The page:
In questions submitted to IRS Commissioner John Koskinen, Senate Finance Committee member and U.S. Senator Charles Grassley (R-IA) sharply criticized the IRS Office of Chief Counsel for undermining the IRS whistleblower program. Grassley voiced his concern over the three main issues hampering the whistleblower program: slowdown of payments, undermining of the whistleblower program by IRS Chief Counsel and the lack of cooperation between the IRS civil division and whistleblowers.

First, Senator Grassley stated that “payments to whistleblowers have slowed to a trickle at best.” In many cases awards have been collected but not paid out to whistleblowers due to slow IRS processing procedures. The hold-up is often the result of procedures with senior management or in the Whistleblower Office. Second, he expressed frustration over the fact that the “IRS Chief Counsel Office seems to wake up every day seeking ways to undermine the whistleblower program both in courts and (in) the awards.” Senator Grassley’s concern stems from the fact that the Chief Counsel Office creates “hyper technical arguments” to deny whistleblowers with rightful claims against those that engage in tax fraud. Lastly, Senator Grassley urged the IRS to work closely with whistleblowers and their counsel. While the IRS criminal division has had success working with whistleblowers, the IRS civil division “hasn’t gotten the message.”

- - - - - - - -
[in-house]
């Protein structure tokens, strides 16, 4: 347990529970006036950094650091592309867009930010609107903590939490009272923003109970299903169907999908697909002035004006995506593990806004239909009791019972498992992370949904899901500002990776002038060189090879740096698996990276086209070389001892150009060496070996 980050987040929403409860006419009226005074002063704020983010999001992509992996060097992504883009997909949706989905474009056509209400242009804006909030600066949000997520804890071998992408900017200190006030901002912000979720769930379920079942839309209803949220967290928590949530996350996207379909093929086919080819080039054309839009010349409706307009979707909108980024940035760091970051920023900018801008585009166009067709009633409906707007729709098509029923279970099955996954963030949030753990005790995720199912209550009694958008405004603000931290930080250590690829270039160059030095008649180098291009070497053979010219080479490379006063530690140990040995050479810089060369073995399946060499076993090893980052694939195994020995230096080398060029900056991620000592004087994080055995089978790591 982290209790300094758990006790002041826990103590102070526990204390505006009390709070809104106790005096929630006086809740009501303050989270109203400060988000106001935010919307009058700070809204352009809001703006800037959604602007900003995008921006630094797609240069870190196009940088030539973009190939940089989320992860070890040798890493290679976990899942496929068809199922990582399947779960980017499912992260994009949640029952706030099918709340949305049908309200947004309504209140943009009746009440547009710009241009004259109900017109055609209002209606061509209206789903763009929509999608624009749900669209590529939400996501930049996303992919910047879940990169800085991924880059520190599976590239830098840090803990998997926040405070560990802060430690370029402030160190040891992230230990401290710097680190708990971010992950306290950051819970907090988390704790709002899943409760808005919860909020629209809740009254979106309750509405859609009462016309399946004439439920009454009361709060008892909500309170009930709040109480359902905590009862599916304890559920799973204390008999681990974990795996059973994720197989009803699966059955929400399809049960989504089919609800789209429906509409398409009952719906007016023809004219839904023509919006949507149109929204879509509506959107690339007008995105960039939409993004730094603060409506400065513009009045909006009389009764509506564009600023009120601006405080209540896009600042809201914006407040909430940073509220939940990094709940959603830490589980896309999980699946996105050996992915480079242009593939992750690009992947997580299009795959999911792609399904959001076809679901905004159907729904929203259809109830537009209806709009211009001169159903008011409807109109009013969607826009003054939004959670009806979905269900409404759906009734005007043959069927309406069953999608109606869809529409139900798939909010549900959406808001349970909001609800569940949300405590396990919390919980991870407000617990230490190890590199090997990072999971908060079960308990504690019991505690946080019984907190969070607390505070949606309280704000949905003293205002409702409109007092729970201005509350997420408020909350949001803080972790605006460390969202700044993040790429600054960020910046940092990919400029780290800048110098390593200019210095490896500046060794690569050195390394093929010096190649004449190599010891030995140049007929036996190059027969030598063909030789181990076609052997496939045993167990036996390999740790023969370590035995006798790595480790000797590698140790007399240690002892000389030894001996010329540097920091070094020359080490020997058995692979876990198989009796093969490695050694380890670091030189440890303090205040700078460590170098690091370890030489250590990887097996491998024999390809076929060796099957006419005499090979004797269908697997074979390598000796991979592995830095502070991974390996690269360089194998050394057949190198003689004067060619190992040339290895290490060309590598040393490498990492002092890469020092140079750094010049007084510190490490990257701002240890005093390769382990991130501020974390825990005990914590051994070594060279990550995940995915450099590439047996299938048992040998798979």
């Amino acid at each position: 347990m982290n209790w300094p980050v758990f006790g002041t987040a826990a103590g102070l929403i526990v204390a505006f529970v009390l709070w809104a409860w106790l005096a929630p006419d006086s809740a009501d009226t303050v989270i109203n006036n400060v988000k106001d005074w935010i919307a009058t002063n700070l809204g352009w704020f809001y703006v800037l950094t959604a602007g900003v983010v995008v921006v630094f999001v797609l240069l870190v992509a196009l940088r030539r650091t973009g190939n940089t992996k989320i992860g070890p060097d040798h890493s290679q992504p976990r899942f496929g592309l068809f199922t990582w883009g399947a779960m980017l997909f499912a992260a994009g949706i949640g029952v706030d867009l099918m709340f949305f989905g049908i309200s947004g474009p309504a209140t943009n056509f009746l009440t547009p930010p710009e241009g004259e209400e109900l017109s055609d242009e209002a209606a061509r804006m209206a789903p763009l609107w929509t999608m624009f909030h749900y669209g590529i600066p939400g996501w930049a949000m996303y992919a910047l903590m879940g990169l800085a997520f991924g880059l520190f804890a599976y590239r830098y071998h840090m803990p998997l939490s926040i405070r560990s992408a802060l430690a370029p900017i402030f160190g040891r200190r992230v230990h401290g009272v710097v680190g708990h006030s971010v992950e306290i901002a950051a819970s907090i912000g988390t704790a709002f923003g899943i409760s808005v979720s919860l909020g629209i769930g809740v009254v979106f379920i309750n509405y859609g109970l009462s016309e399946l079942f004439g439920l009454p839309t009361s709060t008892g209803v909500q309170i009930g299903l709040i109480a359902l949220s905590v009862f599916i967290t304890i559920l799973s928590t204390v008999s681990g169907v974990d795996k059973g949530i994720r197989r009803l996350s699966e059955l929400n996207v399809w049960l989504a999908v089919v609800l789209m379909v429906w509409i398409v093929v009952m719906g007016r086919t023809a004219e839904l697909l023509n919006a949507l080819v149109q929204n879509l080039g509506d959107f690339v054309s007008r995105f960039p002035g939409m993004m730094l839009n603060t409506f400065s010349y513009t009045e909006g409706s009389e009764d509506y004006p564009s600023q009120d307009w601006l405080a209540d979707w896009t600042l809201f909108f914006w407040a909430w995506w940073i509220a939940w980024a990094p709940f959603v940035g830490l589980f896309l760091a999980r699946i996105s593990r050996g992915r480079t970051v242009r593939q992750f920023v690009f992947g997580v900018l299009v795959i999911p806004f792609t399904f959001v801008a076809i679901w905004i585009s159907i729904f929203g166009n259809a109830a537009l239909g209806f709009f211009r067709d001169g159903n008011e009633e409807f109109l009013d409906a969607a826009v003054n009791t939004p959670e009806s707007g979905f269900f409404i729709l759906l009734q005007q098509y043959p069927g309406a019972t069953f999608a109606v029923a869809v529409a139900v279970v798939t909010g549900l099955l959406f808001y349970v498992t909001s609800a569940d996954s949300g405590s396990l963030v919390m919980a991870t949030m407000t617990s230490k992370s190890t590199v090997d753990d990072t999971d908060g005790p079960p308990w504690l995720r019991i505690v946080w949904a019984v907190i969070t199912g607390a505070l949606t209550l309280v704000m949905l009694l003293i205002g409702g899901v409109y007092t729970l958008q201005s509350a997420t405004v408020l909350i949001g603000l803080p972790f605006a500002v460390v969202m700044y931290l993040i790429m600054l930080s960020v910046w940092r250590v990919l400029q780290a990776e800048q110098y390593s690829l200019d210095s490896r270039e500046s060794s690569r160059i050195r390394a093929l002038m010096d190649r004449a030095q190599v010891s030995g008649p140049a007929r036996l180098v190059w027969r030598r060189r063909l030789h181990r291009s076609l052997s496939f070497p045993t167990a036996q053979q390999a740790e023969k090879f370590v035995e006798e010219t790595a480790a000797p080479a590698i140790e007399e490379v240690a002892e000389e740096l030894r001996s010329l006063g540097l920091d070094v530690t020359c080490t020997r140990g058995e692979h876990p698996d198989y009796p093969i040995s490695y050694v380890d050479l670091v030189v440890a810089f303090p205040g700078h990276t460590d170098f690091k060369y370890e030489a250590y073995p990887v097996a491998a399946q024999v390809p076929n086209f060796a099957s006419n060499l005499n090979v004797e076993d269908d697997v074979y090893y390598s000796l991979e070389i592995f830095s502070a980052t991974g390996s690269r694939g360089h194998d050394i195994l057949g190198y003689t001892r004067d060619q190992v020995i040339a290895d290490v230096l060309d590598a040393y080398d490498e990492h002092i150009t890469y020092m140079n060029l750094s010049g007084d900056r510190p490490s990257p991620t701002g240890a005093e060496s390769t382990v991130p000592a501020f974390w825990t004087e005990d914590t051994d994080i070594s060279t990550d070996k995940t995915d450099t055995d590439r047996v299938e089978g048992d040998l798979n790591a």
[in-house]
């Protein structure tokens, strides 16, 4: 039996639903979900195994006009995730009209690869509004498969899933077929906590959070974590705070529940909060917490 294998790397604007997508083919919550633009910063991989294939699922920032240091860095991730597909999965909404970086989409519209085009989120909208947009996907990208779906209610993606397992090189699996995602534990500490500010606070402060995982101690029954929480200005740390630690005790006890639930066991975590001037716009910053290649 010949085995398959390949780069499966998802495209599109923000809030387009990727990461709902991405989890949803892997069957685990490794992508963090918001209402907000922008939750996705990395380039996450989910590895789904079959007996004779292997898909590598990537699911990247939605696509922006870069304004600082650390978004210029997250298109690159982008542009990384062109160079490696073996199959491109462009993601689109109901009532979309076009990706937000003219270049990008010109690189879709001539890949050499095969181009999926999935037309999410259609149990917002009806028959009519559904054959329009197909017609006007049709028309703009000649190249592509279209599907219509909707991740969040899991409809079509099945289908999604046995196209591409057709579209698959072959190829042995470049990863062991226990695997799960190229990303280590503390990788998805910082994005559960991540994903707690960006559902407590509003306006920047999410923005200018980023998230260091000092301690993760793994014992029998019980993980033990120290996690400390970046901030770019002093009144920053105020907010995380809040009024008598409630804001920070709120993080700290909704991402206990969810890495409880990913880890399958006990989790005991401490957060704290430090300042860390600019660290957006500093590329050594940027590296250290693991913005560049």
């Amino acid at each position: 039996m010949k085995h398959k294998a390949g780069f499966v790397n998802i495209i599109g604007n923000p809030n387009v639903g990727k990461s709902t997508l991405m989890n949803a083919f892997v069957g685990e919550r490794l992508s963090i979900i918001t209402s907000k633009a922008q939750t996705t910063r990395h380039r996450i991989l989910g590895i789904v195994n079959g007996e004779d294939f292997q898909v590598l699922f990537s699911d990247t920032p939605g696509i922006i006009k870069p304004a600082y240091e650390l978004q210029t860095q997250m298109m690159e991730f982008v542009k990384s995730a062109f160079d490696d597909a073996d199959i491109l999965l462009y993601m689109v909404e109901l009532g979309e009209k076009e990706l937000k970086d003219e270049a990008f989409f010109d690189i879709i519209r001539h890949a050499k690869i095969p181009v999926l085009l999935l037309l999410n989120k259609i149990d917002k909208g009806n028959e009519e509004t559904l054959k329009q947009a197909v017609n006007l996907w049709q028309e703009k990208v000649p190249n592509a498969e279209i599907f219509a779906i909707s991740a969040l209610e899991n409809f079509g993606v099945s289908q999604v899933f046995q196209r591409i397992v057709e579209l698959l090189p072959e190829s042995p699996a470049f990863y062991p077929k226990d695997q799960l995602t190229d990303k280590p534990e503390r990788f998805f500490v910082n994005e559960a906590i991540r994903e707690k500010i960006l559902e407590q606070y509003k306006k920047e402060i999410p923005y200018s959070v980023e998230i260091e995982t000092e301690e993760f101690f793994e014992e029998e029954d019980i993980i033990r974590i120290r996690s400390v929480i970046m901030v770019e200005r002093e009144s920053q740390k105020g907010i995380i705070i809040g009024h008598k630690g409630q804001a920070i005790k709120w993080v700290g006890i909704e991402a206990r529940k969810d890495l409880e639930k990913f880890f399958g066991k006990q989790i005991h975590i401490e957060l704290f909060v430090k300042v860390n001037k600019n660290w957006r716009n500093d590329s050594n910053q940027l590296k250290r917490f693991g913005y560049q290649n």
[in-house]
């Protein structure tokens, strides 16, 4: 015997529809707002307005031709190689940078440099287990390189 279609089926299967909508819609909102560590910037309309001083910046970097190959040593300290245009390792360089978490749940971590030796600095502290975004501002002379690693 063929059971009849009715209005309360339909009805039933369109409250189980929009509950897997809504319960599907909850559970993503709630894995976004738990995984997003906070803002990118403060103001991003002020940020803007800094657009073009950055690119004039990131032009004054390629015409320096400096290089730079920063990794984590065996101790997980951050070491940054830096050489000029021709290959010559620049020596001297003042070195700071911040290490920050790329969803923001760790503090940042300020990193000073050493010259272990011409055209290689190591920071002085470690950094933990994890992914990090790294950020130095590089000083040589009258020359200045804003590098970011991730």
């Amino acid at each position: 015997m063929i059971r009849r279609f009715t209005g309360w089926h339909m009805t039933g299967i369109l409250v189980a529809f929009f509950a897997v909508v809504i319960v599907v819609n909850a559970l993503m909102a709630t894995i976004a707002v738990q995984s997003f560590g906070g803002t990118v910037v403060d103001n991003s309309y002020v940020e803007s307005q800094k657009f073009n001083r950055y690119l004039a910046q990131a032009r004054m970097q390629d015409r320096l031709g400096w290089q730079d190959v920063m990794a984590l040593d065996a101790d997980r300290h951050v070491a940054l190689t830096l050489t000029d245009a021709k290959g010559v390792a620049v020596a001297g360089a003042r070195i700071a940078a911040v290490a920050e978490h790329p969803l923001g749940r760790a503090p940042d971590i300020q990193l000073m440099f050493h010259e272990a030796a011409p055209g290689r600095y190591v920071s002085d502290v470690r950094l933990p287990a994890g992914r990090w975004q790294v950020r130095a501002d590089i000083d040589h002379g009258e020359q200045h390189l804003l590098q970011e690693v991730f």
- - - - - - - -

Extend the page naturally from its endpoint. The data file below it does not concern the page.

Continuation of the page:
Senator Grassley, a strong advocate of the expansion of the whistleblower program, has criticized the Chief Counsel Office before due to its continuous discouragement of the whistleblower program. The IRS whistleblower program pays awards to individuals who “blow the whistle” on those who fail to pay their owed taxes. Many have contested that issues with the program stem not from the IRS Whistleblower Office, but instead the IRS Chief Counsel Office. While the mission of the Whistleblower Office is to “administer the program governing payment of awards to certain persons who detect underpayment of tax by filing a claim for an award,” its mission has often been complicated by unwarranted attack by the IRS Chief Counsel Office. As pressure on Commissioner Koskinen increases, it will be vital for the IRS Chief Counsel Office to work toward the vital and necessary goals of the whistleblower program.